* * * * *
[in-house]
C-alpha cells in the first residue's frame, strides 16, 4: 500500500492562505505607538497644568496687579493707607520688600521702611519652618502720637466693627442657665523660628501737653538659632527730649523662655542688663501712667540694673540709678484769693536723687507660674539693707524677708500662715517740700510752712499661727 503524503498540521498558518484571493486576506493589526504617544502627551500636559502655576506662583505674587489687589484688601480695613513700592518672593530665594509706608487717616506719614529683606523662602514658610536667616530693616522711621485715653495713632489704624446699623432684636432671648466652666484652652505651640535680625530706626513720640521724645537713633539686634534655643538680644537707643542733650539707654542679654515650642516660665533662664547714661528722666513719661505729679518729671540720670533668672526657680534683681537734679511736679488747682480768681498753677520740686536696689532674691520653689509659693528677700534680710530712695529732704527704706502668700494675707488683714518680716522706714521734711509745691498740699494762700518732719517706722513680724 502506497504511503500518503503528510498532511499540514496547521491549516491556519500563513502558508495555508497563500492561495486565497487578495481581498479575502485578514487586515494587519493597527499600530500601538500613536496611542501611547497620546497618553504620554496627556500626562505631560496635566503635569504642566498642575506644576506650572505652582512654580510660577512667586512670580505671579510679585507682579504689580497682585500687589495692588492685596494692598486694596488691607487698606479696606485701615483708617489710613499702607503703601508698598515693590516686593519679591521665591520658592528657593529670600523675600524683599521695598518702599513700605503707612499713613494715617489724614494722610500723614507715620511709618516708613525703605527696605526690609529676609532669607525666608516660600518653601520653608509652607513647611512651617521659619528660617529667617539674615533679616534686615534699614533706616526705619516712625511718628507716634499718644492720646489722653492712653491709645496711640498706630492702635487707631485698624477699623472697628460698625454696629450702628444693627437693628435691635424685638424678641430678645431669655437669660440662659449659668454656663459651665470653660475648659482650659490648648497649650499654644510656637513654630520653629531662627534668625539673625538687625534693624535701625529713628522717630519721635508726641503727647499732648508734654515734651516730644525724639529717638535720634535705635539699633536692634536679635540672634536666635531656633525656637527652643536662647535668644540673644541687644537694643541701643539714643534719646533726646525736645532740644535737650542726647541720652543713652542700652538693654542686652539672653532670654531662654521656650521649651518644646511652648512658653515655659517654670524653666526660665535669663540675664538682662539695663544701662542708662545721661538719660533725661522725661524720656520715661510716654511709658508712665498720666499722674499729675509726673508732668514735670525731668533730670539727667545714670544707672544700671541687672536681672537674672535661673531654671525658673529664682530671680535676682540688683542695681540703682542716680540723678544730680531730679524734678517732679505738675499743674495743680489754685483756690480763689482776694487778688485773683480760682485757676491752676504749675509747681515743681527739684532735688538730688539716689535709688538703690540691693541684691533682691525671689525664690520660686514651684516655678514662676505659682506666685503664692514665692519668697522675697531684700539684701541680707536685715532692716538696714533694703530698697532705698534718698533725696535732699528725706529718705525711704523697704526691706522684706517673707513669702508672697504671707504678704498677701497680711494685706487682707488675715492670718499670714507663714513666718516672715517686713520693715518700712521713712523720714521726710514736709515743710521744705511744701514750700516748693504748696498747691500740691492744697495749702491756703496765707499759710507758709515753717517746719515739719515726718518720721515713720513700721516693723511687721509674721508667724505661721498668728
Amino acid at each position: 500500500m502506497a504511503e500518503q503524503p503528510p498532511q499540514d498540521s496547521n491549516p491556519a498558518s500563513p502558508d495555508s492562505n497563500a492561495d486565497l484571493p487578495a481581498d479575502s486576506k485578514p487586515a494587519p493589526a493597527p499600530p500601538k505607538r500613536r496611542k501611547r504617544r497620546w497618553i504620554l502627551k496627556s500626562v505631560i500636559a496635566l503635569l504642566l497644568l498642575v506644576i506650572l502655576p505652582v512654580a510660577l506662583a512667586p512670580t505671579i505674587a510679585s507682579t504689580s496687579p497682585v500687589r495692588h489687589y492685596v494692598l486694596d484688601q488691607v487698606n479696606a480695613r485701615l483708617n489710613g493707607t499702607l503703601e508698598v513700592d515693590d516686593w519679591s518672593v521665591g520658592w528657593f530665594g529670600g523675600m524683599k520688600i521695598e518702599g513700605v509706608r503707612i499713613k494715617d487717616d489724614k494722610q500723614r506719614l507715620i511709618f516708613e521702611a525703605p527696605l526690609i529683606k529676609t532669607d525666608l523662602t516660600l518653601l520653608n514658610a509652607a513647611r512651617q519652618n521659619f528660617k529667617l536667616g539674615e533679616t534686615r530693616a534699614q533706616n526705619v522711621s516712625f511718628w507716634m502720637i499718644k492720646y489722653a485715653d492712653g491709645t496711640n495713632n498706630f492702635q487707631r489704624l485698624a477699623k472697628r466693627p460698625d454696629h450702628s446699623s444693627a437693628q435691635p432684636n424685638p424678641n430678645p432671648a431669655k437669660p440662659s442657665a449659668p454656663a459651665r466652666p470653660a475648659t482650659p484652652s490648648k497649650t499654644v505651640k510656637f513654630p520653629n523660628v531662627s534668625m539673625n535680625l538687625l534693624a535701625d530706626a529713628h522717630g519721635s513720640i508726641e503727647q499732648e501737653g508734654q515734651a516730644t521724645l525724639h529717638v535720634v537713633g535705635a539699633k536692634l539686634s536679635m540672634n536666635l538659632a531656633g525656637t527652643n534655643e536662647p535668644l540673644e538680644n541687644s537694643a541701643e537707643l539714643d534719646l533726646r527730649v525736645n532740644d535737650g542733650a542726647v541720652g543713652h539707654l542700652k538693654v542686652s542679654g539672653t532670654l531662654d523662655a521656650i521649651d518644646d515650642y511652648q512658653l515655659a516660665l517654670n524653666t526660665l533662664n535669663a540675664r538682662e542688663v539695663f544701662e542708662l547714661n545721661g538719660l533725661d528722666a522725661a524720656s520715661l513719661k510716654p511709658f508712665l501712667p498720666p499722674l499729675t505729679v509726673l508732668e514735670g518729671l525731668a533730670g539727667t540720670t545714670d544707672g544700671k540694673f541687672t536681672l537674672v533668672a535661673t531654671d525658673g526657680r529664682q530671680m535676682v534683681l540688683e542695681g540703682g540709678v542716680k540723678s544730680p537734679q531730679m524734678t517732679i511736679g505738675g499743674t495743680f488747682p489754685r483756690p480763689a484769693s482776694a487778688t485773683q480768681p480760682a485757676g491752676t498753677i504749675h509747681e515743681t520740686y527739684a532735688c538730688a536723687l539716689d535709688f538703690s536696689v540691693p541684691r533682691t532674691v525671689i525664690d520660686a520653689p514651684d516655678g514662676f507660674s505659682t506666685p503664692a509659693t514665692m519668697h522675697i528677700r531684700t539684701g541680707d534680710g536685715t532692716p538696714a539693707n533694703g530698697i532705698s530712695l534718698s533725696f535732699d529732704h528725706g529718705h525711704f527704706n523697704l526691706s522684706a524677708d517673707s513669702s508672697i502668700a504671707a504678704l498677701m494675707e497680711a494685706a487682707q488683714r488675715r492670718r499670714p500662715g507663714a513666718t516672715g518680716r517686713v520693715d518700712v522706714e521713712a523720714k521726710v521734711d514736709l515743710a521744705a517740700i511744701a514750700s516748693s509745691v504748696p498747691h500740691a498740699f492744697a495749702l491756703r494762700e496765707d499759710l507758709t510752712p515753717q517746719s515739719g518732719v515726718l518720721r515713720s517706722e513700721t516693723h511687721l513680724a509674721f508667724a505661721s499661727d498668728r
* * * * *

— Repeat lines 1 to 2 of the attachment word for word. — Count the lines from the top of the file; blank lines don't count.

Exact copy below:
[in-house]
C-alpha cells in the first residue's frame, strides 16, 4: 500500500492562505505607538497644568496687579493707607520688600521702611519652618502720637466693627442657665523660628501737653538659632527730649523662655542688663501712667540694673540709678484769693536723687507660674539693707524677708500662715517740700510752712499661727 503524503498540521498558518484571493486576506493589526504617544502627551500636559502655576506662583505674587489687589484688601480695613513700592518672593530665594509706608487717616506719614529683606523662602514658610536667616530693616522711621485715653495713632489704624446699623432684636432671648466652666484652652505651640535680625530706626513720640521724645537713633539686634534655643538680644537707643542733650539707654542679654515650642516660665533662664547714661528722666513719661505729679518729671540720670533668672526657680534683681537734679511736679488747682480768681498753677520740686536696689532674691520653689509659693528677700534680710530712695529732704527704706502668700494675707488683714518680716522706714521734711509745691498740699494762700518732719517706722513680724 502506497504511503500518503503528510498532511499540514496547521491549516491556519500563513502558508495555508497563500492561495486565497487578495481581498479575502485578514487586515494587519493597527499600530500601538500613536496611542501611547497620546497618553504620554496627556500626562505631560496635566503635569504642566498642575506644576506650572505652582512654580510660577512667586512670580505671579510679585507682579504689580497682585500687589495692588492685596494692598486694596488691607487698606479696606485701615483708617489710613499702607503703601508698598515693590516686593519679591521665591520658592528657593529670600523675600524683599521695598518702599513700605503707612499713613494715617489724614494722610500723614507715620511709618516708613525703605527696605526690609529676609532669607525666608516660600518653601520653608509652607513647611512651617521659619528660617529667617539674615533679616534686615534699614533706616526705619516712625511718628507716634499718644492720646489722653492712653491709645496711640498706630492702635487707631485698624477699623472697628460698625454696629450702628444693627437693628435691635424685638424678641430678645431669655437669660440662659449659668454656663459651665470653660475648659482650659490648648497649650499654644510656637513654630520653629531662627534668625539673625538687625534693624535701625529713628522717630519721635508726641503727647499732648508734654515734651516730644525724639529717638535720634535705635539699633536692634536679635540672634536666635531656633525656637527652643536662647535668644540673644541687644537694643541701643539714643534719646533726646525736645532740644535737650542726647541720652543713652542700652538693654542686652539672653532670654531662654521656650521649651518644646511652648512658653515655659517654670524653666526660665535669663540675664538682662539695663544701662542708662545721661538719660533725661522725661524720656520715661510716654511709658508712665498720666499722674499729675509726673508732668514735670525731668533730670539727667545714670544707672544700671541687672536681672537674672535661673531654671525658673529664682530671680535676682540688683542695681540703682542716680540723678544730680531730679524734678517732679505738675499743674495743680489754685483756690480763689482776694487778688485773683480760682485757676491752676504749675509747681515743681527739684532735688538730688539716689535709688538703690540691693541684691533682691525671689525664690520660686514651684516655678514662676505659682506666685503664692514665692519668697522675697531684700539684701541680707536685715532692716538696714533694703530698697532705698534718698533725696535732699528725706529718705525711704523697704526691706522684706517673707513669702508672697504671707504678704498677701497680711494685706487682707488675715492670718499670714507663714513666718516672715517686713520693715518700712521713712523720714521726710514736709515743710521744705511744701514750700516748693504748696498747691500740691492744697495749702491756703496765707499759710507758709515753717517746719515739719515726718518720721515713720513700721516693723511687721509674721508667724505661721498668728